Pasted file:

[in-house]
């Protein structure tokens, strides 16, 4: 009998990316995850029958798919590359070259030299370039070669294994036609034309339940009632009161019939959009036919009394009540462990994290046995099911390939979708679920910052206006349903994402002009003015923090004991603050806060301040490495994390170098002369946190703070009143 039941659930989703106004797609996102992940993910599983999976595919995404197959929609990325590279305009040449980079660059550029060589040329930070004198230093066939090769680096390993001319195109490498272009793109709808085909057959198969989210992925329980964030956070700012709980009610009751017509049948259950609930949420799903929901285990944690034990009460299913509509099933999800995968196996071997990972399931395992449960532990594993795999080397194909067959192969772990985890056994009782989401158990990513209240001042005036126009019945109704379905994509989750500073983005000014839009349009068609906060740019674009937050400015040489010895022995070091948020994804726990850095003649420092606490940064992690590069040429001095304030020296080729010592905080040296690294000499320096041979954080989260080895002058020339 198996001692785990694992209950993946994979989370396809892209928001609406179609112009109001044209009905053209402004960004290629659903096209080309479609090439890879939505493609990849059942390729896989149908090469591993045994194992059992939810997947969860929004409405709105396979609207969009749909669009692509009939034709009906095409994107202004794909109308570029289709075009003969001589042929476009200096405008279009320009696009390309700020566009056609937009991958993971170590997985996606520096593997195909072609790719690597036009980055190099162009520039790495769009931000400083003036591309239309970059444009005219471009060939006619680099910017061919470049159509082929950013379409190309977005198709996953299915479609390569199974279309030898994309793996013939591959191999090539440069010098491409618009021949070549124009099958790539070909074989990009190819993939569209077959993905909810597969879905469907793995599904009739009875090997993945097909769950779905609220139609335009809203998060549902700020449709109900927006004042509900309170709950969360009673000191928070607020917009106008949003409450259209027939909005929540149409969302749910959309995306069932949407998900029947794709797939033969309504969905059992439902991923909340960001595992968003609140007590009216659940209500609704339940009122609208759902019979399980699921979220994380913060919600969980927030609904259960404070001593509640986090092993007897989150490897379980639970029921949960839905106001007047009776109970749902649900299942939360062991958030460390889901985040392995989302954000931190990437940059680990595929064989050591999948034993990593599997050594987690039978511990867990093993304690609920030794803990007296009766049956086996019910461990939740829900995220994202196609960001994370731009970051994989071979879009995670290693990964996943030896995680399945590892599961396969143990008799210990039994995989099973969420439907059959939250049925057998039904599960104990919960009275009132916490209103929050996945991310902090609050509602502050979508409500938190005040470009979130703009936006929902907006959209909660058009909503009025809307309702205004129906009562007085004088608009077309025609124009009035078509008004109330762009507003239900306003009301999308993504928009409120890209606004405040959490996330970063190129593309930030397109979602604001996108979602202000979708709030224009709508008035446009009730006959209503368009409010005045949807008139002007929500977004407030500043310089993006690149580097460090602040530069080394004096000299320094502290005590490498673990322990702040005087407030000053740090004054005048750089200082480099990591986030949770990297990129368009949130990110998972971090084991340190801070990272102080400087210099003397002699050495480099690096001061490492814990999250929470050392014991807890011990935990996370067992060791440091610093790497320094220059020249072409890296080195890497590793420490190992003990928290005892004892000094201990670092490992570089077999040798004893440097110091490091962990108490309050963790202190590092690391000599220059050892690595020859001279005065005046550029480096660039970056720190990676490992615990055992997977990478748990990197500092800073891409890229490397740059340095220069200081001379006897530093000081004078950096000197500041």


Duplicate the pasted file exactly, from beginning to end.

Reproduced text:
[in-house]
């Protein structure tokens, strides 16, 4: 009998990316995850029958798919590359070259030299370039070669294994036609034309339940009632009161019939959009036919009394009540462990994290046995099911390939979708679920910052206006349903994402002009003015923090004991603050806060301040490495994390170098002369946190703070009143 039941659930989703106004797609996102992940993910599983999976595919995404197959929609990325590279305009040449980079660059550029060589040329930070004198230093066939090769680096390993001319195109490498272009793109709808085909057959198969989210992925329980964030956070700012709980009610009751017509049948259950609930949420799903929901285990944690034990009460299913509509099933999800995968196996071997990972399931395992449960532990594993795999080397194909067959192969772990985890056994009782989401158990990513209240001042005036126009019945109704379905994509989750500073983005000014839009349009068609906060740019674009937050400015040489010895022995070091948020994804726990850095003649420092606490940064992690590069040429001095304030020296080729010592905080040296690294000499320096041979954080989260080895002058020339 198996001692785990694992209950993946994979989370396809892209928001609406179609112009109001044209009905053209402004960004290629659903096209080309479609090439890879939505493609990849059942390729896989149908090469591993045994194992059992939810997947969860929004409405709105396979609207969009749909669009692509009939034709009906095409994107202004794909109308570029289709075009003969001589042929476009200096405008279009320009696009390309700020566009056609937009991958993971170590997985996606520096593997195909072609790719690597036009980055190099162009520039790495769009931000400083003036591309239309970059444009005219471009060939006619680099910017061919470049159509082929950013379409190309977005198709996953299915479609390569199974279309030898994309793996013939591959191999090539440069010098491409618009021949070549124009099958790539070909074989990009190819993939569209077959993905909810597969879905469907793995599904009739009875090997993945097909769950779905609220139609335009809203998060549902700020449709109900927006004042509900309170709950969360009673000191928070607020917009106008949003409450259209027939909005929540149409969302749910959309995306069932949407998900029947794709797939033969309504969905059992439902991923909340960001595992968003609140007590009216659940209500609704339940009122609208759902019979399980699921979220994380913060919600969980927030609904259960404070001593509640986090092993007897989150490897379980639970029921949960839905106001007047009776109970749902649900299942939360062991958030460390889901985040392995989302954000931190990437940059680990595929064989050591999948034993990593599997050594987690039978511990867990093993304690609920030794803990007296009766049956086996019910461990939740829900995220994202196609960001994370731009970051994989071979879009995670290693990964996943030896995680399945590892599961396969143990008799210990039994995989099973969420439907059959939250049925057998039904599960104990919960009275009132916490209103929050996945991310902090609050509602502050979508409500938190005040470009979130703009936006929902907006959209909660058009909503009025809307309702205004129906009562007085004088608009077309025609124009009035078509008004109330762009507003239900306003009301999308993504928009409120890209606004405040959490996330970063190129593309930030397109979602604001996108979602202000979708709030224009709508008035446009009730006959209503368009409010005045949807008139002007929500977004407030500043310089993006690149580097460090602040530069080394004096000299320094502290005590490498673990322990702040005087407030000053740090004054005048750089200082480099990591986030949770990297990129368009949130990110998972971090084991340190801070990272102080400087210099003397002699050495480099690096001061490492814990999250929470050392014991807890011990935990996370067992060791440091610093790497320094220059020249072409890296080195890497590793420490190992003990928290005892004892000094201990670092490992570089077999040798004893440097110091490091962990108490309050963790202190590092690391000599220059050892690595020859001279005065005046550029480096660039970056720190990676490992615990055992997977990478748990990197500092800073891409890229490397740059340095220069200081001379006897530093000081004078950096000197500041």